Gratefulness is the foundation for living a life of happiness and well-being. As part of my regular activities, I count my blessings and lift myself up through gratefulness and thankfulness.
Let me share some of these blessings with you.
I’m grateful that I was born in a poor family. It grounded me to the realities of life.
I’m grateful that I was blessed with ADHD. It inspired me to cope with this and many other setbacks to become a stronger and more resilient person.
I’m grateful that I did not excel in my studies. It empowered me to connect with ordinary people.
I’m grateful my parents could not afford to support me to complete a university education. It compelled me to learn throughout my life and even complete a doctoral degree.
I’m grateful that I’m not smart and so I worked harder in the workplace. Working hard helped me to rise through rank and file to become executive chairman of an MNC.
I’m grateful that I failed badly when I first became an entrepreneur. It helped me develop a never-give-up spirit.
I’m grateful that at the peak of my business, I crashed and lost everything. It forced me to redesign the business model and eventually listed the company on Singapore Exchange.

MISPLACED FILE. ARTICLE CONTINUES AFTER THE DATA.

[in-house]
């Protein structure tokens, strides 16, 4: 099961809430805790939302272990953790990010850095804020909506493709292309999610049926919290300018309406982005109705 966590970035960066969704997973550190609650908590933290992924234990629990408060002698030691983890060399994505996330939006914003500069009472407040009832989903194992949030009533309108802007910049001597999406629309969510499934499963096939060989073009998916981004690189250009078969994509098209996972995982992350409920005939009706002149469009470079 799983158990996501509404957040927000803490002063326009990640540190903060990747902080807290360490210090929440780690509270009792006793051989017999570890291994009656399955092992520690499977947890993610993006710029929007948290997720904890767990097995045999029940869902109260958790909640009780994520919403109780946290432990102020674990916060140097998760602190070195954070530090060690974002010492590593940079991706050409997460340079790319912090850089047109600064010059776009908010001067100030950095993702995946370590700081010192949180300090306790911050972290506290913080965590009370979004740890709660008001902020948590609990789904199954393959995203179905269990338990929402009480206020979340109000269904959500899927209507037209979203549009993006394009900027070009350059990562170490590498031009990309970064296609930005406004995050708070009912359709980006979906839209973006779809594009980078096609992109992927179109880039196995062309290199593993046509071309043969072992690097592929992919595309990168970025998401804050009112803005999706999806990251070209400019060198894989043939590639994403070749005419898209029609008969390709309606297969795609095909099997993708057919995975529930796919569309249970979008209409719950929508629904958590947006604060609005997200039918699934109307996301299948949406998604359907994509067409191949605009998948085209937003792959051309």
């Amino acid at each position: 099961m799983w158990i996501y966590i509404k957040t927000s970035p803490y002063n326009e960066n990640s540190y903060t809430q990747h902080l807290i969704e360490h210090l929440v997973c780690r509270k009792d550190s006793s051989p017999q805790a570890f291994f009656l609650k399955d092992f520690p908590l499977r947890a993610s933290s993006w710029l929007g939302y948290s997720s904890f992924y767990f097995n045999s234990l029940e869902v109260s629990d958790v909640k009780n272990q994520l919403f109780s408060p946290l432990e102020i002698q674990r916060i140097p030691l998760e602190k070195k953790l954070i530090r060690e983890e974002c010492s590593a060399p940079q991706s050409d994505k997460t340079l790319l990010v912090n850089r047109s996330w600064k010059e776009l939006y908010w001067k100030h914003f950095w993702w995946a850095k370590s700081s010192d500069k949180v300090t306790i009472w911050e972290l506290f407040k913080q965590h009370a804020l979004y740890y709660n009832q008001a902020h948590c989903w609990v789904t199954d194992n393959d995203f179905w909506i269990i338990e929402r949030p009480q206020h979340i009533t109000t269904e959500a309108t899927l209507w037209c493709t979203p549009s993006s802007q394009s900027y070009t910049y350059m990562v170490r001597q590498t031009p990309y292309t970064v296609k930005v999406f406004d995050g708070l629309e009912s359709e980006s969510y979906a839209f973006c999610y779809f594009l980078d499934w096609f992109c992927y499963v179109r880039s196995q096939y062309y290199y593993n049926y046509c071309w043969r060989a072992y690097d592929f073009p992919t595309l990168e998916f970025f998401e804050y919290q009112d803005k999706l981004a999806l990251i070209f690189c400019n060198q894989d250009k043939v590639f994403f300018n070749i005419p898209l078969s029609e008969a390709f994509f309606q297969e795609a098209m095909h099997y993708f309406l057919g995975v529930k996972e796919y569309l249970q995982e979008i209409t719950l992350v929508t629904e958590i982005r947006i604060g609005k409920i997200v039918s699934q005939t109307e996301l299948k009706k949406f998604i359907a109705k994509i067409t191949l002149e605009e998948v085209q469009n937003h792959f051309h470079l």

I’m grateful that I went through a few near-death experiences. They helped me value life and motivate me to live life to the fullest.
I’m grateful that I was once kidnapped. It awoken me to realise that what matters in life are our Creator and the people and environment around me.
I’m grateful that I went through many painful experiences. It enlightened me to understand and reach out to the last, the least, lonely and the lost.
I’m grateful for my life. It helped me to chase after the next dream and enjoy every moment in the journey towards fulfilling the dream.
I’m grateful to God. Without Him, I can’t have achieved anything.
4. How would you describe the market today?
The government has announced yet another round of cooling measures that increased the Additional Buyers Stamp Duty and tightened loan-to-value (LTV) limits on residential property purchases.
How then, should you respond?
As a result, many buyers rushed to some show flats last night to book their units before midnight. If you study the private residential property cycle, the previous peak was in February 2013.
Then the market started to go south. However in November 2016, the market started to rise. From the end of 2017, the market started to rise steeply, mainly due to marketing drivers, pent-up demands, and property sentiments.
Sentiments can drive the property market stronger than demand and supply forces – but only on a short term basis. Realities will soon hit home. The writing is on the wall. For political currency’s sake, the ruling government will never allow a runaway market.
From a socioeconomic perspective, the ruling government wants the market to grow in tandem with the economy.
The current perception is that a house is generally a place to stay and not an asset to bet on for higher than reasonable returns.
The property market is currently oversupplied and the rental market is still soft.